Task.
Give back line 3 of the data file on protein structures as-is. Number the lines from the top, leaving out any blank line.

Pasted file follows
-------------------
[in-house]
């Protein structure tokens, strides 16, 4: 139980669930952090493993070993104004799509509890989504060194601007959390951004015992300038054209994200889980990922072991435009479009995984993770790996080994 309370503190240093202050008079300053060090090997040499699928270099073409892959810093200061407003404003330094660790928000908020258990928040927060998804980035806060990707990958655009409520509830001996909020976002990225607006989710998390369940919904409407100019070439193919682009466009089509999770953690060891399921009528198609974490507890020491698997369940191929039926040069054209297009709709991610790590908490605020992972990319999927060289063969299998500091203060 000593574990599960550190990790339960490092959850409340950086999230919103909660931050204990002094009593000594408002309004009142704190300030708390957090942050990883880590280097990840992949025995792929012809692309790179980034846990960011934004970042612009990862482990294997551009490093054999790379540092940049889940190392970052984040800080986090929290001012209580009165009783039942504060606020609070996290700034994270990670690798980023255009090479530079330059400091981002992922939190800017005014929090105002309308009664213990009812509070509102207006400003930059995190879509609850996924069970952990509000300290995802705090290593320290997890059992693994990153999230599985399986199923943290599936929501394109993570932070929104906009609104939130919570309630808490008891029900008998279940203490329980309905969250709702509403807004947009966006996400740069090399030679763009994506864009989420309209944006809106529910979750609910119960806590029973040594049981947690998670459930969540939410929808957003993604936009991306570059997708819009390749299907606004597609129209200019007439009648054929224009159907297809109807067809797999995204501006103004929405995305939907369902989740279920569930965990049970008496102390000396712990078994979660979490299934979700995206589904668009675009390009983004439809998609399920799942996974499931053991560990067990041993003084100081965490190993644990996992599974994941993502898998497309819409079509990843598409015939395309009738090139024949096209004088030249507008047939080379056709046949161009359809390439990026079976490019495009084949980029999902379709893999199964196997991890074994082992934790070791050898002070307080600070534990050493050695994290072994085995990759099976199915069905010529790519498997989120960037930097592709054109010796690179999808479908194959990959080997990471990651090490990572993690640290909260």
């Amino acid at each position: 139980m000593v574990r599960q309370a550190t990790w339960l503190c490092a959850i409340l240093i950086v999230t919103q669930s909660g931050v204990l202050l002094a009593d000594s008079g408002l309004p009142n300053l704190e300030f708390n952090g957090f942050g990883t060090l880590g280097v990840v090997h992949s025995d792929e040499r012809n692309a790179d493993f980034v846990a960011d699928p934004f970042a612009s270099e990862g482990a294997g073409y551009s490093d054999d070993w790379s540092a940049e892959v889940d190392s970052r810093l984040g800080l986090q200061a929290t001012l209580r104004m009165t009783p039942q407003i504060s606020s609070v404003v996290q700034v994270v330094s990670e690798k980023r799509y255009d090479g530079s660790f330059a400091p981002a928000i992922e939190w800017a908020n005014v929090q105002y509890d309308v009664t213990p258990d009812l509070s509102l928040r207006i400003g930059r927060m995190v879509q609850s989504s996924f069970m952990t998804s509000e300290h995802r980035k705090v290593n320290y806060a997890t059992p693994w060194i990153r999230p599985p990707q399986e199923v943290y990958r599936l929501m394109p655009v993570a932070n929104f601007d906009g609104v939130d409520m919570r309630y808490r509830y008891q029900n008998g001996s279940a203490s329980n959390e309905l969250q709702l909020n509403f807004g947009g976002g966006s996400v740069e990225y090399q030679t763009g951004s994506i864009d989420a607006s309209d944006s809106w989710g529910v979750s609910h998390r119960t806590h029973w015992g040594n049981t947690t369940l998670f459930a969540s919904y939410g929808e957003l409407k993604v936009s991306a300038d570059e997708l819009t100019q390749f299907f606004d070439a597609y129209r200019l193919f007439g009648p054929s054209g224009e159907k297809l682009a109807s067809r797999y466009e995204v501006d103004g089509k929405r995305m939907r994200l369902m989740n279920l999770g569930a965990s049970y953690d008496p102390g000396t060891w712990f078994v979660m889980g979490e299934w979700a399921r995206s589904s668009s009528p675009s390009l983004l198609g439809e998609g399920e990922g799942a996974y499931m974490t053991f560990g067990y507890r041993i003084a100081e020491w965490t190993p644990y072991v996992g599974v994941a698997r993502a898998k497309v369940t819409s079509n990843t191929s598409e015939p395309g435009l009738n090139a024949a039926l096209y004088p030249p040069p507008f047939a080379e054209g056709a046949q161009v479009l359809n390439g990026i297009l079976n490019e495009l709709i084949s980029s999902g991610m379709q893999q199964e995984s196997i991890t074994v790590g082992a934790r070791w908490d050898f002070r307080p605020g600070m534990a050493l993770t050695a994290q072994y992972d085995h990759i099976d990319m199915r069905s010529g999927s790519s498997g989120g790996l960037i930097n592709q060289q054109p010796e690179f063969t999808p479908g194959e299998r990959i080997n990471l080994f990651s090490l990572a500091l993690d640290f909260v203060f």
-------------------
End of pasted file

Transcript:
């Amino acid at each position: 139980m000593v574990r599960q309370a550190t990790w339960l503190c490092a959850i409340l240093i950086v999230t919103q669930s909660g931050v204990l202050l002094a009593d000594s008079g408002l309004p009142n300053l704190e300030f708390n952090g957090f942050g990883t060090l880590g280097v990840v090997h992949s025995d792929e040499r012809n692309a790179d493993f980034v846990a960011d699928p934004f970042a612009s270099e990862g482990a294997g073409y551009s490093d054999d070993w790379s540092a940049e892959v889940d190392s970052r810093l984040g800080l986090q200061a929290t001012l209580r104004m009165t009783p039942q407003i504060s606020s609070v404003v996290q700034v994270v330094s990670e690798k980023r799509y255009d090479g530079s660790f330059a400091p981002a928000i992922e939190w800017a908020n005014v929090q105002y509890d309308v009664t213990p258990d009812l509070s509102l928040r207006i400003g930059r927060m995190v879509q609850s989504s996924f069970m952990t998804s509000e300290h995802r980035k705090v290593n320290y806060a997890t059992p693994w060194i990153r999230p599985p990707q399986e199923v943290y990958r599936l929501m394109p655009v993570a932070n929104f601007d906009g609104v939130d409520m919570r309630y808490r509830y008891q029900n008998g001996s279940a203490s329980n959390e309905l969250q709702l909020n509403f807004g947009g976002g966006s996400v740069e990225y090399q030679t763009g951004s994506i864009d989420a607006s309209d944006s809106w989710g529910v979750s609910h998390r119960t806590h029973w015992g040594n049981t947690t369940l998670f459930a969540s919904y939410g929808e957003l409407k993604v936009s991306a300038d570059e997708l819009t100019q390749f299907f606004d070439a597609y129209r200019l193919f007439g009648p054929s054209g224009e159907k297809l682009a109807s067809r797999y466009e995204v501006d103004g089509k929405r995305m939907r994200l369902m989740n279920l999770g569930a965990s049970y953690d008496p102390g000396t060891w712990f078994v979660m889980g979490e299934w979700a399921r995206s589904s668009s009528p675009s390009l983004l198609g439809e998609g399920e990922g799942a996974y499931m974490t053991f560990g067990y507890r041993i003084a100081e020491w965490t190993p644990y072991v996992g599974v994941a698997r993502a898998k497309v369940t819409s079509n990843t191929s598409e015939p395309g435009l009738n090139a024949a039926l096209y004088p030249p040069p507008f047939a080379e054209g056709a046949q161009v479009l359809n390439g990026i297009l079976n490019e495009l709709i084949s980029s999902g991610m379709q893999q199964e995984s196997i991890t074994v790590g082992a934790r070791w908490d050898f002070r307080p605020g600070m534990a050493l993770t050695a994290q072994y992972d085995h990759i099976d990319m199915r069905s010529g999927s790519s498997g989120g790996l960037i930097n592709q060289q054109p010796e690179f063969t999808p479908g194959e299998r990959i080997n990471l080994f990651s090490l990572a500091l993690d640290f909260v203060f």